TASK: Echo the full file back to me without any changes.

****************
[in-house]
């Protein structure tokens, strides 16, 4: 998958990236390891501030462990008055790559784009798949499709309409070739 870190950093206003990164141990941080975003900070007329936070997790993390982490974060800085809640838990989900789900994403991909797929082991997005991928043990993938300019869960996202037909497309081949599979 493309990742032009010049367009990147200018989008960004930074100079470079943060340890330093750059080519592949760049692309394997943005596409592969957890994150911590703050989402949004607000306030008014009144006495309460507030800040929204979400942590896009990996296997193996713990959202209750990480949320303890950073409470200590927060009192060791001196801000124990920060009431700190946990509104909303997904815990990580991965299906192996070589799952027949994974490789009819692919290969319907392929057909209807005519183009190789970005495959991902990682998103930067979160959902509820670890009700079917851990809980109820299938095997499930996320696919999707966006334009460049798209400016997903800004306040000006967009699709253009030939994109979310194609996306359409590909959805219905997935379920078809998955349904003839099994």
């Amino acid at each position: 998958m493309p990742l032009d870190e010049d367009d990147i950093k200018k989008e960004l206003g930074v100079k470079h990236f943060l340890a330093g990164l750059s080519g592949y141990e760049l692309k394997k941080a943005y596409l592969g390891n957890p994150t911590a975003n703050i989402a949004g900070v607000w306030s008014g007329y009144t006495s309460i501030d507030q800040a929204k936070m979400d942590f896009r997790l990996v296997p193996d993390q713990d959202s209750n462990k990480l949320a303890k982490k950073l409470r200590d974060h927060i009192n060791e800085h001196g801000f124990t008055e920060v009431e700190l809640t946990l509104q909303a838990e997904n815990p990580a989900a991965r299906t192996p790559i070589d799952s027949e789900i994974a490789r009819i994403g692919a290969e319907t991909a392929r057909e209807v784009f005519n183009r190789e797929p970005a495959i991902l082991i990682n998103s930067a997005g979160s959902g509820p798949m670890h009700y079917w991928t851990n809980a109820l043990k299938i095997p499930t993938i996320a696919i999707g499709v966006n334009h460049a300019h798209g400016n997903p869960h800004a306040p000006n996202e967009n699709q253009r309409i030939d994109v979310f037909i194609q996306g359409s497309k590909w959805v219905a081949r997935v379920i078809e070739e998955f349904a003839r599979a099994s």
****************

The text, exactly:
[in-house]
């Protein structure tokens, strides 16, 4: 998958990236390891501030462990008055790559784009798949499709309409070739 870190950093206003990164141990941080975003900070007329936070997790993390982490974060800085809640838990989900789900994403991909797929082991997005991928043990993938300019869960996202037909497309081949599979 493309990742032009010049367009990147200018989008960004930074100079470079943060340890330093750059080519592949760049692309394997943005596409592969957890994150911590703050989402949004607000306030008014009144006495309460507030800040929204979400942590896009990996296997193996713990959202209750990480949320303890950073409470200590927060009192060791001196801000124990920060009431700190946990509104909303997904815990990580991965299906192996070589799952027949994974490789009819692919290969319907392929057909209807005519183009190789970005495959991902990682998103930067979160959902509820670890009700079917851990809980109820299938095997499930996320696919999707966006334009460049798209400016997903800004306040000006967009699709253009030939994109979310194609996306359409590909959805219905997935379920078809998955349904003839099994």
């Amino acid at each position: 998958m493309p990742l032009d870190e010049d367009d990147i950093k200018k989008e960004l206003g930074v100079k470079h990236f943060l340890a330093g990164l750059s080519g592949y141990e760049l692309k394997k941080a943005y596409l592969g390891n957890p994150t911590a975003n703050i989402a949004g900070v607000w306030s008014g007329y009144t006495s309460i501030d507030q800040a929204k936070m979400d942590f896009r997790l990996v296997p193996d993390q713990d959202s209750n462990k990480l949320a303890k982490k950073l409470r200590d974060h927060i009192n060791e800085h001196g801000f124990t008055e920060v009431e700190l809640t946990l509104q909303a838990e997904n815990p990580a989900a991965r299906t192996p790559i070589d799952s027949e789900i994974a490789r009819i994403g692919a290969e319907t991909a392929r057909e209807v784009f005519n183009r190789e797929p970005a495959i991902l082991i990682n998103s930067a997005g979160s959902g509820p798949m670890h009700y079917w991928t851990n809980a109820l043990k299938i095997p499930t993938i996320a696919i999707g499709v966006n334009h460049a300019h798209g400016n997903p869960h800004a306040p000006n996202e967009n699709q253009r309409i030939d994109v979310f037909i194609q996306g359409s497309k590909w959805v219905a081949r997935v379920i078809e070739e998955f349904a003839r599979a099994s």